Integration, connectivity, and a sense of overcrowdedness

Steve Ellul, PL candidate for the upcoming European elections, discusses the three key issues that have consistently come up in his conversations with the electorate.

Throughout this campaign trail I am encountering people coming from different walks of life.  As from day one, I said that my campaign will be one that believes in people – and built around people. Working together always beats going alone.

One point which comes up very frequently is the sense of overcrowdedness. This is a general common feeling across different districts. Many recognise the indispensability of foreign workers in specific sectors such as health and tourism but many are genuinely concerned about the increasing numbers of foreign workers and the impact on the local infrastructure.

I believe we have the responsibility to provide solutions rather than taking an easy-way-out populist approach to this subject like many are doing here in Malta and across Europe. First of all, we need to have proper controls on third country nationals’ applications to work in Malta. It is imperative that only those whose skills are needed in our economy are allowed. We shall not tolerate the abuse of foreign workers by a few agents who consider them as mere numbers. It is important that the authorities keep ramping up enforcement on this front. I also believe that we need to accelerate the transition towards a sustainable economic model which reduces the dependency on low-skilled workers whilst increasing Malta’s competitiveness through an upskilled workforce.

I don’t agree with anyone arguing that we Maltese are racist. To the contrary, as socialists we cannot tolerate the abuse of migrant workers who risk their lives hoping for a better future. Indeed, we must prevent the Mediterranean crossing from becoming a perilous route marred by illegalities and human trafficking.

The kitchen holds a special place in every home. Over coffee, families with children on the autism spectrum or with special needs, like Down Syndrome, express their desire to see their children integrated into the community with proper access to the job market.

Despite progress, concerns linger about their future employability. Currently, one in five persons dependent on unemployment benefits has a disability. A small number of large Maltese firms circumvent obligations to employ people with disabilities by paying what I believe is a very insufficient contribution.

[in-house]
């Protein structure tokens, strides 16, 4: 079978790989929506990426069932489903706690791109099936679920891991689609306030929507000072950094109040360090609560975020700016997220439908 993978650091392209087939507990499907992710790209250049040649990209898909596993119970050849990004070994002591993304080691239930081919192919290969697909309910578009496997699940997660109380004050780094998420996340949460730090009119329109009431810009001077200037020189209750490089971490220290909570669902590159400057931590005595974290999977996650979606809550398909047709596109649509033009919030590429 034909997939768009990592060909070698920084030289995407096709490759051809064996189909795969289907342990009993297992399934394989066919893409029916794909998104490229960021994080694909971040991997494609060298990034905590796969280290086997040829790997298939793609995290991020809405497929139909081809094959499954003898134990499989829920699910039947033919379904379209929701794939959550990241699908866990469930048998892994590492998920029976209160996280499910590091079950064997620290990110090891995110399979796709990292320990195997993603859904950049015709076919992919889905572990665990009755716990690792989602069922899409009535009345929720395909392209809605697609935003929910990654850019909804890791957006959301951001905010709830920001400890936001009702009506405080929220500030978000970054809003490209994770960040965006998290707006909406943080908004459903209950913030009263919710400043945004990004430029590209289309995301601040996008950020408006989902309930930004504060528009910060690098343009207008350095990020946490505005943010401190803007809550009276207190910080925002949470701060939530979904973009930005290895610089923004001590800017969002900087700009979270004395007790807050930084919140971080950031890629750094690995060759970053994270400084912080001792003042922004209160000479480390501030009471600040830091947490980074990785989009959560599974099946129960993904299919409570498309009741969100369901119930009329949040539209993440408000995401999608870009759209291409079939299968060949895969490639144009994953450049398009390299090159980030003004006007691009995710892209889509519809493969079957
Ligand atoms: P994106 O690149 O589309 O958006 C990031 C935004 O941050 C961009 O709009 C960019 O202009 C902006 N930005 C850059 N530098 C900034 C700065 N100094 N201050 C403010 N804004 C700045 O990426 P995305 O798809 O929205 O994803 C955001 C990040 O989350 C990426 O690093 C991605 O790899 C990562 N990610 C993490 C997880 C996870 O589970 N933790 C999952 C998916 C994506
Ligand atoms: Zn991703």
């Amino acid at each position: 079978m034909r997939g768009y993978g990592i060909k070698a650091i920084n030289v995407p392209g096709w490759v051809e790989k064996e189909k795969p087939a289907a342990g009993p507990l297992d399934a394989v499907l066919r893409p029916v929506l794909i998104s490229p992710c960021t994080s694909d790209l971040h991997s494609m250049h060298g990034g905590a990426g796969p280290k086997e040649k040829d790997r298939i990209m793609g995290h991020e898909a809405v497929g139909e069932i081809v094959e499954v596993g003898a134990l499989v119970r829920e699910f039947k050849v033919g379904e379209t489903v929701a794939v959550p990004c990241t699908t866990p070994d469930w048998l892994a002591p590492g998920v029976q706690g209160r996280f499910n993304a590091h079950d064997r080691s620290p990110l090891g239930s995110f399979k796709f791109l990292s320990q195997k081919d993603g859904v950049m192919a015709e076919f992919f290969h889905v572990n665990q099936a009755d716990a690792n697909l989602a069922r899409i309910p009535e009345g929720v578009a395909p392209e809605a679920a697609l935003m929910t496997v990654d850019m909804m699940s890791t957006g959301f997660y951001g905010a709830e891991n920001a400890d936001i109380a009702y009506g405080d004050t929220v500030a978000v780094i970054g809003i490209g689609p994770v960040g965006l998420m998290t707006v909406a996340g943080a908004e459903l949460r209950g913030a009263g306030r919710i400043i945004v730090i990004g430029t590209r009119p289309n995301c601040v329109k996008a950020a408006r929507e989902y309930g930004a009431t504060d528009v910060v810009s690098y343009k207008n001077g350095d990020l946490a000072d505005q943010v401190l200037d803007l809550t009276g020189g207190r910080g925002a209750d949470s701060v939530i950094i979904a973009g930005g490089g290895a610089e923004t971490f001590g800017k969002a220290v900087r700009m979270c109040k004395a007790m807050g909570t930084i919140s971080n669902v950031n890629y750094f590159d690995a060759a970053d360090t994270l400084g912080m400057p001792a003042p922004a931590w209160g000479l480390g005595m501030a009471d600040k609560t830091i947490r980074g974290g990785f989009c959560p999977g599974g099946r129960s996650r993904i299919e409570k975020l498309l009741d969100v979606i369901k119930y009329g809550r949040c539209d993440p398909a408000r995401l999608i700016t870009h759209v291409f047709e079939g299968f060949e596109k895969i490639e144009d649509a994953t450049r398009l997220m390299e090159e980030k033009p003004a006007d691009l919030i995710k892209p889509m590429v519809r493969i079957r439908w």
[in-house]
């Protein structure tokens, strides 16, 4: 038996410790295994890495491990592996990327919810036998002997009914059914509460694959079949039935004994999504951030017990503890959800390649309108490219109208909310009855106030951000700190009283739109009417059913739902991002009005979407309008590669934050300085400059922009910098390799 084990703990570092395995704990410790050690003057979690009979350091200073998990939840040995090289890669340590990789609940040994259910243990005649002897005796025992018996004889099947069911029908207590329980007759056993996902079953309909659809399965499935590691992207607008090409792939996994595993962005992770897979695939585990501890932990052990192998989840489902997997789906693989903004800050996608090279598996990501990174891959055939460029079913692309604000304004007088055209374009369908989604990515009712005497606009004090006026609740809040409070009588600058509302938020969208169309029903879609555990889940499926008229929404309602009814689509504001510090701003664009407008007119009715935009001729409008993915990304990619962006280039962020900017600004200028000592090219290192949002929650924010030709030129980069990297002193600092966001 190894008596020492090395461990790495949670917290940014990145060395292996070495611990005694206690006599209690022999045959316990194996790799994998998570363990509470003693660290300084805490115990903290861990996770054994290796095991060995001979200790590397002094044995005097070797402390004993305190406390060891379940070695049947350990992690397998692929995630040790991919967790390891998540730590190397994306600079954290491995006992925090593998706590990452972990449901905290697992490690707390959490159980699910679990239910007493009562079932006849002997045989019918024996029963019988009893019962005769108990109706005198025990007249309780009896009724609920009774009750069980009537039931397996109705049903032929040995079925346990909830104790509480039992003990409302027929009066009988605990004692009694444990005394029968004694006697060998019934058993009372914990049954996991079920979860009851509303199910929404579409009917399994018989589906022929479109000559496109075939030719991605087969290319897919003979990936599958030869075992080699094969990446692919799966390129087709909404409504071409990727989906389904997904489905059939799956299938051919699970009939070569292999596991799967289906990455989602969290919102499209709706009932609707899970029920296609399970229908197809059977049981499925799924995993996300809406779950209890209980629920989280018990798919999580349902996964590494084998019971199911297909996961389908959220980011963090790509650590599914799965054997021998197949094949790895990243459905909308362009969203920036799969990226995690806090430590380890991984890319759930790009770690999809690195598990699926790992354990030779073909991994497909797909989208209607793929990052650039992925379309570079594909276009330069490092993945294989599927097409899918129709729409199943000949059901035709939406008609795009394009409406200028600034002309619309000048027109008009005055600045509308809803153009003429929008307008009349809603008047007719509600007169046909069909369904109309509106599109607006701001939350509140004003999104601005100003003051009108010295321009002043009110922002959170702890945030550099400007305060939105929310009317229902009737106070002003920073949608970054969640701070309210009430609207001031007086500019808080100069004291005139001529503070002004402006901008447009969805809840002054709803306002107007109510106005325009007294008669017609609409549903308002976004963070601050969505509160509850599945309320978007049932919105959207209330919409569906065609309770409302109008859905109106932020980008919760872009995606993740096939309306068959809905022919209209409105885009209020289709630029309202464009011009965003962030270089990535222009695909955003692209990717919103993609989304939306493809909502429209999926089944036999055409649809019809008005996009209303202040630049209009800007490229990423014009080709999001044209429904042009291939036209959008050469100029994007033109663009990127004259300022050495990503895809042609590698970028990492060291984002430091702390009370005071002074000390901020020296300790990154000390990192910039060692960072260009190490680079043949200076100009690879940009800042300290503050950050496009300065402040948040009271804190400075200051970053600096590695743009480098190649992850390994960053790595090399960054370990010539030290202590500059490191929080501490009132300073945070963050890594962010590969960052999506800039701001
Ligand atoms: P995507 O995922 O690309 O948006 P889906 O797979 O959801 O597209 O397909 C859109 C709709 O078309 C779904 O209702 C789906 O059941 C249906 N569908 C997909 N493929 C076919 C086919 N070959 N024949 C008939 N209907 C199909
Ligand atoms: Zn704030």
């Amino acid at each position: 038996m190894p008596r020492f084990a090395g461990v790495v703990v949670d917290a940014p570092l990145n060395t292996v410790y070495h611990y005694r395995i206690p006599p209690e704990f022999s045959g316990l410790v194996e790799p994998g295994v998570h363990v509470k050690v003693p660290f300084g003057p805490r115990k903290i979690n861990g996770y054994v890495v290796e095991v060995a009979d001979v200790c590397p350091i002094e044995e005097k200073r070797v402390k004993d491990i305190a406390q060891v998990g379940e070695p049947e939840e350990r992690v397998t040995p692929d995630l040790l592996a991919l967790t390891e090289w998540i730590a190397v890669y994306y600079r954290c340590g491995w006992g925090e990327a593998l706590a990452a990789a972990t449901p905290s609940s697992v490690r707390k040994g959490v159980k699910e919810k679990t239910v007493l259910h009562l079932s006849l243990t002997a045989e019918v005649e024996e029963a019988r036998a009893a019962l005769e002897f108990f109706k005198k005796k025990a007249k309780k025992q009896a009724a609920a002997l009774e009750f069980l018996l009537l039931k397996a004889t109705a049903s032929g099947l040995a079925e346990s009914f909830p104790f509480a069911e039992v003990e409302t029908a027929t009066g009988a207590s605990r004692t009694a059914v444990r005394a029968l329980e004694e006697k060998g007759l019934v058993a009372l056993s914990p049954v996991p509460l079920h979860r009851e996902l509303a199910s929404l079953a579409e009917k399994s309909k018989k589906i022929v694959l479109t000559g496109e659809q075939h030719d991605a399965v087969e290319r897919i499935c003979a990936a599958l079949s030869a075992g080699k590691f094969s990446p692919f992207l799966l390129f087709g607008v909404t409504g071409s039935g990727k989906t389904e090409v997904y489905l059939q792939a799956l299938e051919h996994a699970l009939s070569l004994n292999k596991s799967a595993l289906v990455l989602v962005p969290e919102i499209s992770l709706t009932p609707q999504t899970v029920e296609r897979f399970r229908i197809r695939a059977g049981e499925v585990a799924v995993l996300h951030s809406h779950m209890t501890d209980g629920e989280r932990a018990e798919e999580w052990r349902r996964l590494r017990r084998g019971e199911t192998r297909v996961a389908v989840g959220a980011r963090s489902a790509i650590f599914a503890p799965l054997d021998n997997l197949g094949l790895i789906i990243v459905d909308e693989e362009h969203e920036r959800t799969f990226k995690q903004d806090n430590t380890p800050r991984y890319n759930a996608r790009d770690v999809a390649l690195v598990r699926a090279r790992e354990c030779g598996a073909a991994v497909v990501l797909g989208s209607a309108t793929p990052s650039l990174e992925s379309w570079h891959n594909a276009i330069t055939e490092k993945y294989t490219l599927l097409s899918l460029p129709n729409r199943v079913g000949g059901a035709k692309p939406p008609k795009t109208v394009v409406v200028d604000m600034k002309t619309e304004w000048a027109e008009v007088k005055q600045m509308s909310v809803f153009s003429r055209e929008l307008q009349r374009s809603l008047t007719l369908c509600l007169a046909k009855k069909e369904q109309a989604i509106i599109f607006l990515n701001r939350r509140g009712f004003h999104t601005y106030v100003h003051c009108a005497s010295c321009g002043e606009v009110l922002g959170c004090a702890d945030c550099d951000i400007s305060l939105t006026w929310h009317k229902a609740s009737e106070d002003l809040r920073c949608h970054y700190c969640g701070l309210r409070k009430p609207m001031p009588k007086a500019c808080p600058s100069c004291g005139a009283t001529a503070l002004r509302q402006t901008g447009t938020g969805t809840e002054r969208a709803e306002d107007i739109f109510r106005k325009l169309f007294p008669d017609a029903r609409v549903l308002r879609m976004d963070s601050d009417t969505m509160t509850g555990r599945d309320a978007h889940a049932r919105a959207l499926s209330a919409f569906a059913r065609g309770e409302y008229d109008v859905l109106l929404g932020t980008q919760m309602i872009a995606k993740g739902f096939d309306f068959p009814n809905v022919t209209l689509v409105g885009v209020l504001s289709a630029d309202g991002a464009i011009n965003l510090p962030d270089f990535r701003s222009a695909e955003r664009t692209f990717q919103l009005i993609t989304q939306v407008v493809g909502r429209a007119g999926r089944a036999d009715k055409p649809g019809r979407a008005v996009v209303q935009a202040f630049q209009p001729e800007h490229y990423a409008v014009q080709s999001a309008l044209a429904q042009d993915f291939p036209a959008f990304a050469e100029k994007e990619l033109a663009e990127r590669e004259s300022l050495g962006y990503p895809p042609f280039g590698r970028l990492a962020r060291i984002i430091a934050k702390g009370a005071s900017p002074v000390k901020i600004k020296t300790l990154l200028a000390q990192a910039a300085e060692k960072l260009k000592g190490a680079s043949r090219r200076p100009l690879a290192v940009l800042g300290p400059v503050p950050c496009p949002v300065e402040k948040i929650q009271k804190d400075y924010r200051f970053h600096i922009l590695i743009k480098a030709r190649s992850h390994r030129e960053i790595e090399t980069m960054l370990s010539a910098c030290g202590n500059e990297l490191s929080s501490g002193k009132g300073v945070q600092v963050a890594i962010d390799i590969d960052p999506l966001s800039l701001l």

I believe that we must provide these individuals with the real possibility of becoming active contributors to our economy. This would be an essential step in their quest for independence and integration. Hence, this is why I proposed eliminating the €10,000 capping that presently applies to the contribution of large firms who decide not to employ people with disabilities and instead pegging the contribution with the median wage of all workers that these companies need to employ. I also believe that government agencies should also share in the same obligation to employ these individuals. Furthermore, I also think that employers should be provided with the necessary training so that they are better placed to provide an effective workplace environment that would enable employees with some form of disability to be proactive contributors.

I also dedicate Saturdays to Gozo. One point which has been raised recently is that of the reliability of connectivity particularly in the light of a consistent increase in the economic activity of the island which usually translates in higher volumes of crossings.

Photo: Viktor Vella

There have been noticeable improvements in the last years – the fast ferry is indeed one of them. There are, however, issues such as gaps in the winter schedule which need addressing. Currently, four vessels serve the two islands, but there are times when maintenance reduces the number to three, when one of the ferries is undergoing maintenance or repair work.

I believe that it is time to reconsider having another vessel crossing from Mgarr straight to the Grand Harbour, particularly during peak hours. This trip might be ideal for businesses and Gozitans studying at UOM or working in Malta as it would also reduce vehicular traffic in the north side of the island. EU Funds can be utilised for this as it is crucial for us to ensure the sustainable development of Gozo as an island of opportunities whilst respecting its pristine beauty.

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